lowest and look to buy in at $18 or so. It might not be possible, but if it is, remember this event and snag your copies. I don’t think Elspeth’s dominance
was a fluke, and I do expect her to be a format cornerstone this fall.
The Junk Constellation Deck
It’s kind of fitting that Chapin and Nam played each other in the finals, as these were the two most similar decks in the Top 8. Where Chapin opted for
power, Wook opted for synergy. His Eidolon/Herald/Maggot/Banishing Light engine provided some insane draws, and he tended to overwhelm his opponents with a
cavalcade of awesome spells and mismatched basic lands.
Unfortunately, this is the sort of deck that isn’t going to improve much with whatever the next set brings us. It needs a critical mass of enchantments to
work, and I have a hard time seeing WotC giving us a bunch of creatures that are also enchantments for two blocks running. Without the Eidolon engine, I
can’t see Brain Maggot showing up all that much, though it’s very likely that Banishing Light and Herald of Torment will still end up as Standard staples.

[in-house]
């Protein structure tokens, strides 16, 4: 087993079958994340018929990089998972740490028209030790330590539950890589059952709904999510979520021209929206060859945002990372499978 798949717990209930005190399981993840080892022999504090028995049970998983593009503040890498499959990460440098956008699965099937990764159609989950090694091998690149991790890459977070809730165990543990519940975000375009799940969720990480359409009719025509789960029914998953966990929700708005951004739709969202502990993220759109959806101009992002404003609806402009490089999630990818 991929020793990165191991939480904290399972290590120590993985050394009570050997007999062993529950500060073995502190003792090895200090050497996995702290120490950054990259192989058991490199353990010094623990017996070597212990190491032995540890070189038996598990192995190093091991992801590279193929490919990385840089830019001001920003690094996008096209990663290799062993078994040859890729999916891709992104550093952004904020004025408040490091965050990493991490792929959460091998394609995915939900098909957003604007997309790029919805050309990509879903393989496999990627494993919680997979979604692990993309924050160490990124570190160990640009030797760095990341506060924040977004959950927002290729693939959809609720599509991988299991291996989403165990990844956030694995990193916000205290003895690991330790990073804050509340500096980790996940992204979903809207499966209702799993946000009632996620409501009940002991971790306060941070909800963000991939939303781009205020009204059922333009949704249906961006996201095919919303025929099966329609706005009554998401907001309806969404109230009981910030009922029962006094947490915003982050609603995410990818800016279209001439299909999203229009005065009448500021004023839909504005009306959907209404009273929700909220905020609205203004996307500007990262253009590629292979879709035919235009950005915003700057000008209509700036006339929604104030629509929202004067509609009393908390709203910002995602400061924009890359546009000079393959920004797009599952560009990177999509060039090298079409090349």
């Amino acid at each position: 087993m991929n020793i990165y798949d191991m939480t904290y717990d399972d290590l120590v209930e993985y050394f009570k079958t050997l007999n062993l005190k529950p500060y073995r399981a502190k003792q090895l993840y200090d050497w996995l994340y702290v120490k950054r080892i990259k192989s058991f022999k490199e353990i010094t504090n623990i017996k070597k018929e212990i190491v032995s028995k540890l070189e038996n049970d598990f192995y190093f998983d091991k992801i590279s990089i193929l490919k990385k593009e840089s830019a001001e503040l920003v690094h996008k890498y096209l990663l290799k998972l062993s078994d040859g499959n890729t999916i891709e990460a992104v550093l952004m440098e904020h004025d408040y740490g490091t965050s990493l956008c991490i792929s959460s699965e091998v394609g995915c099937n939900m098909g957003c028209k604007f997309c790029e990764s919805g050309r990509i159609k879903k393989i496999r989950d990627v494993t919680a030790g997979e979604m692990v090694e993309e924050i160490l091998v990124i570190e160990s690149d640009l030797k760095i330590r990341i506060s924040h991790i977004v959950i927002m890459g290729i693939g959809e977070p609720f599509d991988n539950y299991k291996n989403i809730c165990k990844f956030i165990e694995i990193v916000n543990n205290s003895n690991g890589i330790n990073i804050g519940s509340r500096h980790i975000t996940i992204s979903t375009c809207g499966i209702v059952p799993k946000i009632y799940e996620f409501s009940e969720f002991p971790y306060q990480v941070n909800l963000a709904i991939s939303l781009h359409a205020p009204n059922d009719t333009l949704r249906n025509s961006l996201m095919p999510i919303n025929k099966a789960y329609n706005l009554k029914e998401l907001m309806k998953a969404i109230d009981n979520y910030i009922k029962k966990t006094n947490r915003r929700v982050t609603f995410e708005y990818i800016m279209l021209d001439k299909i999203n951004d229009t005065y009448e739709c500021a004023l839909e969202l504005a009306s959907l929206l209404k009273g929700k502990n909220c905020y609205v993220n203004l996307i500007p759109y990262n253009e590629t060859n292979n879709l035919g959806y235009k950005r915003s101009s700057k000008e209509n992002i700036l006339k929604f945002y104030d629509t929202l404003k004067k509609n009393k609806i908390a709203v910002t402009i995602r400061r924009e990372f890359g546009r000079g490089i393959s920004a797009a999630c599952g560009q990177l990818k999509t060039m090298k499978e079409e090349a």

Oblivion Ring has proven itself year after year, and Herald of Torment is a fantastic aggressive creature. Neither are quite as good when they don’t draw
you a card, of course, but both make for reasonable pick-ups.
The R/W Heroic Deck
At first glance, this looks more like a really good Draft deck than a Constructed deck at all. Akroan Crusader! Favored Hoplite! Dragon Mantle! Phalanx
Leader! I somehow doubt any of these cards are good enough for Standard.
The most interesting card here is probably Launch the Fleet, which is a total blowout if you’re ahead on the right kind of board and a total brick if